The best travel plan gives you a good idea of where you are going with the flexibility to adapt to changes on the road. It’s important to give yourself wiggle room for places you like or dislike, or if you get burnt out and just want to take a travel time-out and relax for a few days. Decide where you want to go and what you want to see, but don’t tie yourself down to too many dates.

Traveling without a plan is a great idea. Traveling with only a semblance of one is even better.

27 Comments
  1. I traveled around the world for 8 month with only a RTW ticket with vague dates (that we ended up changing anyway) and no real itinerary. We never had any plan outside of landing in whatever country our ticket had us going to and I was never nervous.

    It’s not that I’m really spontaneous, rather I realized that when you fly from one country to the next you always enter at a big international airport which is set up to find you a (usually cheap) place to stay and a way to get into the city. And once your in the country a few days, after meeting locals or other travelers, you get a whole different take on a place then what the guide books give you.

    My most favorite spontaneous experienced happened in Europe when I was backpacking with my college roommate. We were in Germany and ran to the train station to catch a train to another part of Germany but arrived seconds too late and literally watched our train pull away from the platform. We stood there, mouths wide open unsure of what to do next when another train pulled into the platform. The sign said it was going to ‘Verona.’ We had no idea where that was, but looked it up in our book and found it was in Italy. We just shrugged out shoulder and got on. It was one of the most beautiful train rides I have ever been on and we had a great time once we were there.

  2. This is really funny – I wrote about this topic on our site a few weeks ago. We travel with a semblance of a plan — general ideas of where we want to go when, and if we get a great deal somewhere then we jump on it ahead of time — because I hate missing out on good airplane deals. We generally don’t book hotels EXCEPT that we always book our hotel for the first night in a new country because we like to have a guaranteed bed and shower when we hop off a plane. I can’t walk into a new country with nothing planned but I like having a semi-plan so I don’t feel completely lost and clueless at all times.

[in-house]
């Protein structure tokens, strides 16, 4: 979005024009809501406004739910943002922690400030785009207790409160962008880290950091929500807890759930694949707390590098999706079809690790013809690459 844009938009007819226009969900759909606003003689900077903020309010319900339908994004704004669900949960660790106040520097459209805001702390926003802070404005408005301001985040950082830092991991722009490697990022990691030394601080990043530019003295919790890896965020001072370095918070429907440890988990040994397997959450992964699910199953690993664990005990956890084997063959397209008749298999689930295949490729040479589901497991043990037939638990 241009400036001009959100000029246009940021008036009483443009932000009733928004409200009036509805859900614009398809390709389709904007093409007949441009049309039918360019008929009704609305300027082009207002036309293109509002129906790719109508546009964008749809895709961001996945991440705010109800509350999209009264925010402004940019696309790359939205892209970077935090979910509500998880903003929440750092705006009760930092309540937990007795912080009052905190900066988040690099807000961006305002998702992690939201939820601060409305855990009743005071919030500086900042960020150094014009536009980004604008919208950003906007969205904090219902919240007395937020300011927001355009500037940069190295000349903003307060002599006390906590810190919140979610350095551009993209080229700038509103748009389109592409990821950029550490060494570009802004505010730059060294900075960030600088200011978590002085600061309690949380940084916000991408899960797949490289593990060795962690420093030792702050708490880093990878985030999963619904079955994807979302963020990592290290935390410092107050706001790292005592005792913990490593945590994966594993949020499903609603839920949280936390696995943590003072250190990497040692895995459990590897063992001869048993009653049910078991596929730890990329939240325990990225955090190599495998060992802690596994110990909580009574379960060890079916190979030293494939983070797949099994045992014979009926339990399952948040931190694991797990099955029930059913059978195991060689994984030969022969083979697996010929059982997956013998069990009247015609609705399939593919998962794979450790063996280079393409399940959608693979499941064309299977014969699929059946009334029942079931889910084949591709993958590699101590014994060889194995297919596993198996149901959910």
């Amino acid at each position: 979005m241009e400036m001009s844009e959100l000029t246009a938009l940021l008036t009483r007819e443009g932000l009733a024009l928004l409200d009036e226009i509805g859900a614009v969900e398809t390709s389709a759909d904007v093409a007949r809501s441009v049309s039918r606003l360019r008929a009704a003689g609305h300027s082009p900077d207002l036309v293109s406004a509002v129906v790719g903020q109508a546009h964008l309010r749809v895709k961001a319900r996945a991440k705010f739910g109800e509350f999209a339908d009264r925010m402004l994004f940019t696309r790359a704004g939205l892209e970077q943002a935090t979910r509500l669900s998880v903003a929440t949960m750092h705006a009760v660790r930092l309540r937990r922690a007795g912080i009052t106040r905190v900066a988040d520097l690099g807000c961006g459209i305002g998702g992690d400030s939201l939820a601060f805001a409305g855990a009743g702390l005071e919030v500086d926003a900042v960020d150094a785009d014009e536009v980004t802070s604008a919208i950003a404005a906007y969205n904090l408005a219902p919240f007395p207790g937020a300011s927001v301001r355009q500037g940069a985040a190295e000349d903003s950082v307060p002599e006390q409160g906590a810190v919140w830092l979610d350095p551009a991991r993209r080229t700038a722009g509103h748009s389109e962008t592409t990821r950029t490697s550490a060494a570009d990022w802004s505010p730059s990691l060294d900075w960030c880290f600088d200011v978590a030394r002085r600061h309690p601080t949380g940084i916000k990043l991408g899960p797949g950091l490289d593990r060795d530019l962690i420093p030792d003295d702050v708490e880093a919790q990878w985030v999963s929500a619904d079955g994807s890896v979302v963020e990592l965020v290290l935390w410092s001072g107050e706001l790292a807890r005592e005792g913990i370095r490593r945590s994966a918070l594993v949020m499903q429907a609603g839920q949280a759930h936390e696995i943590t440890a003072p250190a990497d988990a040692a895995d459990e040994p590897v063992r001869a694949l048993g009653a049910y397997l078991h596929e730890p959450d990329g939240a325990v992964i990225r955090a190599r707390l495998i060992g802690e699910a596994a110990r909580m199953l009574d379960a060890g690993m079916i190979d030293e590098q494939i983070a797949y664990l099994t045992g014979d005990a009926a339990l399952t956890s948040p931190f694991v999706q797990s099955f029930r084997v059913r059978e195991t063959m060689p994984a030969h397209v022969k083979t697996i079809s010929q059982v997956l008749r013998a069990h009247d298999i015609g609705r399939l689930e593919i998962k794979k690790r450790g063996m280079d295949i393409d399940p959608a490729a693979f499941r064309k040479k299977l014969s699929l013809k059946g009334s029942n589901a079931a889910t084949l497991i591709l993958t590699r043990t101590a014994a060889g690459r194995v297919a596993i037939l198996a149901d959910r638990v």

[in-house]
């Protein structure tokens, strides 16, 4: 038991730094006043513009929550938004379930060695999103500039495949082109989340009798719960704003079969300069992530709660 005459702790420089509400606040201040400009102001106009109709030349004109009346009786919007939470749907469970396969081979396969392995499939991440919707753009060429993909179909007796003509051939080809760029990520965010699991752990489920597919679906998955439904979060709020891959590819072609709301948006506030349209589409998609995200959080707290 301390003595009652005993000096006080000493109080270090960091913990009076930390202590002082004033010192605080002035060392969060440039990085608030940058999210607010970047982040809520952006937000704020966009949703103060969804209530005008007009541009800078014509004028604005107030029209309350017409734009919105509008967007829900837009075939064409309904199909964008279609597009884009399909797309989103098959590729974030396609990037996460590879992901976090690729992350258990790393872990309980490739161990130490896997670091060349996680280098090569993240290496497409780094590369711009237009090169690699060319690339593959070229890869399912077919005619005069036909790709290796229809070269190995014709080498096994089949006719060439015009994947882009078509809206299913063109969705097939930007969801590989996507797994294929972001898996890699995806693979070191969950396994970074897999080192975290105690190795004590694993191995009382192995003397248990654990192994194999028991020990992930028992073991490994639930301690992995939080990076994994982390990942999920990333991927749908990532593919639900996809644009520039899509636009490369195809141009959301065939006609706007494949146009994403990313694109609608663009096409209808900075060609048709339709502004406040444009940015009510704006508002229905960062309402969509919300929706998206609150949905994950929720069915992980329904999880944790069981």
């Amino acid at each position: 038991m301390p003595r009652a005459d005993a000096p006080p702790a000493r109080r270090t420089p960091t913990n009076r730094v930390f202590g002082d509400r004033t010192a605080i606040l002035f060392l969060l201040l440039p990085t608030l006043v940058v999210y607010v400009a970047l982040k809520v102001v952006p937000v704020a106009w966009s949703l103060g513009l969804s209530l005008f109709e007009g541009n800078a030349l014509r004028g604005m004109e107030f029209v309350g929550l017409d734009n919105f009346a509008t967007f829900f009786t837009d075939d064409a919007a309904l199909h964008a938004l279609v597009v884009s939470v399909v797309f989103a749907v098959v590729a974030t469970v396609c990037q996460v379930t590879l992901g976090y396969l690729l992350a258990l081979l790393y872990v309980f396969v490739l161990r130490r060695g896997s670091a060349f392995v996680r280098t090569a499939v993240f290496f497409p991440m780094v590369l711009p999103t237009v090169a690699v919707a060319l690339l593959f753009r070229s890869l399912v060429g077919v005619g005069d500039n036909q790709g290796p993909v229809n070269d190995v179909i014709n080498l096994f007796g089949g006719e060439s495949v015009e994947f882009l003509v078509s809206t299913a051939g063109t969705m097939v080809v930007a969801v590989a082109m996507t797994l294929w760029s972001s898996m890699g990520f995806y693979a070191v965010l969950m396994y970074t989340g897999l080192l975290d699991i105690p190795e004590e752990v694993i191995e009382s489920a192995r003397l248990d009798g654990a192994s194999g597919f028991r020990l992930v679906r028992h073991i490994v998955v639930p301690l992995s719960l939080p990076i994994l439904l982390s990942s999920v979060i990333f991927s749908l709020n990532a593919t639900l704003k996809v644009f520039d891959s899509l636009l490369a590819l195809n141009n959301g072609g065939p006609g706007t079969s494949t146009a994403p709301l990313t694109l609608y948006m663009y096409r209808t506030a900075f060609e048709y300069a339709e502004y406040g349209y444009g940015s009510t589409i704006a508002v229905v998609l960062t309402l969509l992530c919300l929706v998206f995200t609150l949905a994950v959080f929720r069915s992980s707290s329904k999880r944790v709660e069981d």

3. Taylor Davidson

    It takes some experience to be confident enough to travel without a tight plan; it’s hard for people to learn how to “wing it” without doing it themselves. All I can say, for travelers less experienced than you: start small, and work your way up. But obviously you know that :)

    Oddly, I bought a ticket two days ago for a flight in three days to a place I know nothing about, with no schedule beyond a final destination in a month. Should be fun…

  4. Ren

    I envy and admire people who can go on trips without set itineraries and set dates. Unfortunately, I’m a citizen of a country where I have to apply for a visa to go most places (esp. Europe and USA). And in order to get a visa, I need to present bank statements (to show I have enough cash to stay the number of days I say I’ll be in the place), an itinerary, airline reservations, and hotel/hostel booking/reservations. So, unfortunately, that doesn’t exactly leave much room for flexibility. :-(

    I’m trying to keep our iti as flexible as possible, though. At least I’m not noting down where exactly we have to go (like which specific sights to see). 😛